King said that criminal activities had now become a cross border issue and it was necessary for the OECS “to put in place a collective machinery to wage a relentless war against crime and those things that fuel it, whether it is the drug trade; dysfunctional family and social relationships; real unemployment; or the disinclination to work and the preference to prey on those who are prepared to be law abiding citizens.

 

“Whatever drives crime must be dealt with and dealt with together in the OECS,” he said, adding “in the same way that we are seeking to integrate and enlarge our production and trading space within the OECS, so too must we create a single police and real legal space to enable us to engage in effective action against crime”

 

He said there were proposals already before the leaders for consideration “and we must move assiduously on these”.

 

Apart from ensuring the overall development of the sub-region’s human resources, education and other aspects of socio-economic development, King said that there was also need to complete what he termed “our own internal political arrangements.

 

“We must do everything we could to facilitate the fullest possible engagement in the process of our non-independent members and Associate Members. We therefore must very clearly define the rules for their engagement to allow them to avail themselves of such benefits of membership that should accrue to them. We also have to finalize, in the shortest possible time, the matters needed to operationalize the governance structures of the organization within the new context of this Revised Treaty of Basseterre.”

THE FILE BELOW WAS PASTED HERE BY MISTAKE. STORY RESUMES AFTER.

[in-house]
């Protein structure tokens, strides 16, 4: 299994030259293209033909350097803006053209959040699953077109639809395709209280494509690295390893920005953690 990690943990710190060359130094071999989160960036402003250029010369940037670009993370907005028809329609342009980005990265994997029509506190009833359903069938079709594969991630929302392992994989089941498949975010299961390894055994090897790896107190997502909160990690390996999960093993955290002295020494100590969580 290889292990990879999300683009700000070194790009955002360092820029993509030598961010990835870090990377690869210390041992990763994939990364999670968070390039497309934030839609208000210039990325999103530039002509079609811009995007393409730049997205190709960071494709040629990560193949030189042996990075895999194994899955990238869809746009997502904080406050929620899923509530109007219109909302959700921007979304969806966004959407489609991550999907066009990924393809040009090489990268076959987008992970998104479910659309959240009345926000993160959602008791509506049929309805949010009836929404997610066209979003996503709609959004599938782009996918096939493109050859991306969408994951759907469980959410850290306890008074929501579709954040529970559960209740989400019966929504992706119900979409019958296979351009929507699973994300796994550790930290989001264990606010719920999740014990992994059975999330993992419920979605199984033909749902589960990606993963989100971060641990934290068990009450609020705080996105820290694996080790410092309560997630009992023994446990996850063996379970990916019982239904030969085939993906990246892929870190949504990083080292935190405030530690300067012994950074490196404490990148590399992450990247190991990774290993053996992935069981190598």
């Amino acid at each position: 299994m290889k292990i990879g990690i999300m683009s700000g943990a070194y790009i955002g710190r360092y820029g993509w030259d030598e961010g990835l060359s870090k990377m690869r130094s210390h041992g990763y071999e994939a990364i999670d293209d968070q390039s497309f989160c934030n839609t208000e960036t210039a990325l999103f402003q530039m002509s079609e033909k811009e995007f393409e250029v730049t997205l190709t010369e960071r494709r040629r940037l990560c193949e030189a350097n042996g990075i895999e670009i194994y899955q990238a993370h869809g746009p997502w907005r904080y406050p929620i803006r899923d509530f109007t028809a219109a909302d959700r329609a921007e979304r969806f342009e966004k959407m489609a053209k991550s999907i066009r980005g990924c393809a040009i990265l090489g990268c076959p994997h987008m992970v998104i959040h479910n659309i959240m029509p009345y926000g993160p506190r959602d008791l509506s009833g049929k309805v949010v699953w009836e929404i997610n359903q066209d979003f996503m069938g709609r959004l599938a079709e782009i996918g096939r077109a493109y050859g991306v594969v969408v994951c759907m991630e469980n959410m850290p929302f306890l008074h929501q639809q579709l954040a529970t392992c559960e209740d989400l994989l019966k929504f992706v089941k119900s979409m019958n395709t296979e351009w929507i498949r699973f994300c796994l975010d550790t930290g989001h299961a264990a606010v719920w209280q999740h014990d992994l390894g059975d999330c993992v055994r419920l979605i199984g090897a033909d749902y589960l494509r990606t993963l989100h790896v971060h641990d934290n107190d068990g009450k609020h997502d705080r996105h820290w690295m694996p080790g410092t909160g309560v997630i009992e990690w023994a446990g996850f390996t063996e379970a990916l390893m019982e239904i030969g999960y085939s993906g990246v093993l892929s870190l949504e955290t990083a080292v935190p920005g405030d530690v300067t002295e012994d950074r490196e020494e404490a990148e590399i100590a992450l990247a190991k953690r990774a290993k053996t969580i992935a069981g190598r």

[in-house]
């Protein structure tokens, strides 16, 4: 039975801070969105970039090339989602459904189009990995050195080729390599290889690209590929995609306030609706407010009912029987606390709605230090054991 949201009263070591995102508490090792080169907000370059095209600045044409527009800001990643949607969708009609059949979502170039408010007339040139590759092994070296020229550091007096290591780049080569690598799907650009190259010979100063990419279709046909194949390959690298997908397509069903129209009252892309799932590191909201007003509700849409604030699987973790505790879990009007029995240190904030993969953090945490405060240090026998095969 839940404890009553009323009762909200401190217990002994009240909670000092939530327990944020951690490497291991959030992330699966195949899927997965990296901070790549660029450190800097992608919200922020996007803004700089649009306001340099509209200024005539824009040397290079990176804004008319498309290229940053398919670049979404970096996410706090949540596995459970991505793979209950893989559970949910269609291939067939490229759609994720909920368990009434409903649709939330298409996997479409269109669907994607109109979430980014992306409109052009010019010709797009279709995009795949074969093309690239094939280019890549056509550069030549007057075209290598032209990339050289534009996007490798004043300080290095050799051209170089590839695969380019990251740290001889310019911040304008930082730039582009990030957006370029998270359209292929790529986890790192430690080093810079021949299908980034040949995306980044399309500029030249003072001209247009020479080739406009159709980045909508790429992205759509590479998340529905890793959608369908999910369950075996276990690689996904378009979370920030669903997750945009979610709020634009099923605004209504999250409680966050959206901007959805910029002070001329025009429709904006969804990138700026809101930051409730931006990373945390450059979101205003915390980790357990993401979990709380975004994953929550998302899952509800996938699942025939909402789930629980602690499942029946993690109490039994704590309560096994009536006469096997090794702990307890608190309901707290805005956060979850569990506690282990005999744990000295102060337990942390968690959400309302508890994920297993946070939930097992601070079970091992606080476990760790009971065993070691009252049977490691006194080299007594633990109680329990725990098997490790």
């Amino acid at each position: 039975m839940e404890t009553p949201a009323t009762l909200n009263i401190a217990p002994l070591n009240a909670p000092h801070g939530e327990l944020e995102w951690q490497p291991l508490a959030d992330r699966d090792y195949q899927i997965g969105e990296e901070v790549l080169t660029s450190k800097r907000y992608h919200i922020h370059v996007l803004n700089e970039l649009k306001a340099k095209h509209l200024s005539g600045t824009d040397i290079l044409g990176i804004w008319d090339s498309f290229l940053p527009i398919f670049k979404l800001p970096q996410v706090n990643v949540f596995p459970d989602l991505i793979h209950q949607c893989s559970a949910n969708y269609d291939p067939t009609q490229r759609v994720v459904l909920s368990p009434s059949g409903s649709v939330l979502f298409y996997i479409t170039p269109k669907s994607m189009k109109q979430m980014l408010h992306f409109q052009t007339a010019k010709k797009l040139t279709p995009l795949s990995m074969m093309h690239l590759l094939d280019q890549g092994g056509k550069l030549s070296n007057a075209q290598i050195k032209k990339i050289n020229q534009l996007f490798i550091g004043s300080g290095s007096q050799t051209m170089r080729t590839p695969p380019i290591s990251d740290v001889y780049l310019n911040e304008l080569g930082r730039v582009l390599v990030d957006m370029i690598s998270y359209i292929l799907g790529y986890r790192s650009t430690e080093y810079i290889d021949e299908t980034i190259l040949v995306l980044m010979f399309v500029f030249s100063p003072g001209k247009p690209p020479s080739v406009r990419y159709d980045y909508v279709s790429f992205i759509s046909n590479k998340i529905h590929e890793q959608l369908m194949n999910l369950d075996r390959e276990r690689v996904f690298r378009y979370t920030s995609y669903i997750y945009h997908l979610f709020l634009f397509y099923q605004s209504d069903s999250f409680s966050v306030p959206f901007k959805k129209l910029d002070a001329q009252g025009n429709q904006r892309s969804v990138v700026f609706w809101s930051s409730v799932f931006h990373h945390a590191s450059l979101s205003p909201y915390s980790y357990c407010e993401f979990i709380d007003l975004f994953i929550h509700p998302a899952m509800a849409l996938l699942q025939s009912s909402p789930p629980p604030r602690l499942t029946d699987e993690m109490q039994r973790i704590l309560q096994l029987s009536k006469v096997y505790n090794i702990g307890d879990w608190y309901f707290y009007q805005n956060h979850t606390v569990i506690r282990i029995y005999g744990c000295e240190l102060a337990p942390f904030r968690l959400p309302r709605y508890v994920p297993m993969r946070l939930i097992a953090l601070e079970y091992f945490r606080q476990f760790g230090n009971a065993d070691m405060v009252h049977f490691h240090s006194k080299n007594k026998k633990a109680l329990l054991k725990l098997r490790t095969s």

He said while it was also important for all the various stakeholders within the OECS to do their work, “this can only be the basis of clear understanding and common interpretation by all of us, of what is expected of whom, and this must be set out in functionally efficient rules and procedures.

 

“We must strive to ensure efficiency and flexibility in applying the Treaty provisions, and avoid mechanisms and arrangements that unnecessarily clog up the system and result in confusion and undue burdens of costs. “

 

He also said that there was need to further develop the model that positions the sub-region strategically on the international scene.

 

“ We must enhance and expand our collective presence in various parts of the world where it is advantageous and beneficial for us. This is something we have been doing now for some time, and we have in fact established a model that has been looked at and is being looked at by others, including the wider CARICOM.  We must build upon our gains and carry this process forward,” King added.

 

The OECS groups the islands of Antigua and Barbuda, Dominica, Grenada, St. Lucia, St. Vincent and the Grenadines, Montserrat, St. Kitts-Nevis, Anguilla and the British Virgin Islands.